by Franco Pratesi, 09.07.2012


This note is my answer to a kind of challenge: to find further documents on Giusto Giusti. What has been written by and about him is still kept in Florence, or in towns not far from here. In the Florentine archives I have been carrying out researches for a long time: I could not remain indifferent to the recent news, and had to accept the task of improving my knowledge on this topic.
I have thus examined some of the documents and previous studies on the subject and have found a lot of authors involved, in various times; they names are worth to be reminded and will be used as subtitles here. The studies of the title thus include my own study, but this is just a minor part, compared with the studies previously carried out by other authors, which are discussed here.
The aim of this contribution is essentially that of providing the necessary preliminary information to anybody with interest enough for continuity these studies – in particular to avoid that they become disappointed with the first results of their research, especially if really new documents are not found.
As a reasonable corollary, I will not copy here the contributions on Giusti’s life and his Journals, which can be retrieved easily in the references quoted in the following. For instance, under the title "The Life of Giusto Giusti" one will find some information on the authors who studied it, and where to find the corresponding accounts.


1.1 Thierry Depaulis

Thierry Depaulis has been involved with the history of cards for a long time, at the highest levels of research, organisation, authorship, and editing. Among other charges, he is now the Chairman of the IPCS, and a connoisseur, whom public and private institutions call for advice. He has co-authored works with Michael Dummett, and after the death of the great philosopher he can be considered as the No. 1 of card historians in the world.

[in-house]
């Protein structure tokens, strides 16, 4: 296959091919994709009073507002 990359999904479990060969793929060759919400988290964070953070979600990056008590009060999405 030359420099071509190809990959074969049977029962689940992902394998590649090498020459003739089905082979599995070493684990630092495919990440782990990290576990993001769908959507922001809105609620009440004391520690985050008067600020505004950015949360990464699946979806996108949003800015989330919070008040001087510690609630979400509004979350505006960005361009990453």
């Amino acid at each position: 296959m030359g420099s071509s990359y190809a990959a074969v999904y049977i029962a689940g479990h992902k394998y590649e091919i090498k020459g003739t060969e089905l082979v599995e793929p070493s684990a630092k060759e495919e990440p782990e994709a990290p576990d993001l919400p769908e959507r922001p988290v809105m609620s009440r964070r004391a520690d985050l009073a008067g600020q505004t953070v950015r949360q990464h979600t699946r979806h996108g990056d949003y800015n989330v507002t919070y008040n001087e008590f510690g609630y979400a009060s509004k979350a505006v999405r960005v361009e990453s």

He has recently found the first mention known of Trionfi, a name for a card pack and a card game that appears to be tarot itself, introduced many years before the game became known under this name.(1)
It has been a very remarkable discovery, because it was an acknowledged statement by the specialists - as Ross Sinclair Caldwell(2) - that the first mention of Trionfi (1442, in Ferrara) had already been reported by Campori in 1874(3) and in the long time after that nobody could add any further quotation for earlier dates.
In this case, the source for his discovery has been the critical edition of Giusto Giusti’s Journals by Nerida Newbigin,(4) which also will be discussed in the following.

I Giornali di Ser Giusto Giusti D'Anghiari (1437-148) - 1440 (Newbegin, p. 66)(4)

1.2 Ross Sinclair Caldwell and the forums

Ross Sinclair Caldwell is one of the most active researchers on the early tarot history. His studies both on documents and iconography have induced him to suggest an origin of the tarot sequence in Bologna, with possibly Florence as a second choice.
He has published some works with Thierry Depaulis, and was asked by him to post the news of the 1440 discovery, being more familiar with the corresponding forums. This was done by Ross S. Caldwell on 2 February 2012.(5)
The news was of such importance for the history of tarot that I expected a remarkable outbreak in the discussion about the origins and early spread of tarot in this forum, which several experts consider as the most serious on the subject.
What happened is easy to outline. There have been only twenty-three posts up to now. People taking part in the discussion are five specialists with more than one post and two with just one. As easily expected by anybody who follows these discussions, the most active has been author "Huck" with seven posts, followed by Ross Sinclair Caldwell with five, and Girolamo Zorli with four.
After the first post by Ross Sinclair Caldwell, no less than six posts appeared on the following day, while all the remaining posts were inserted within the eight next days, except for the last three that appeared later on, up to a last contribution on 8 April by "Huck".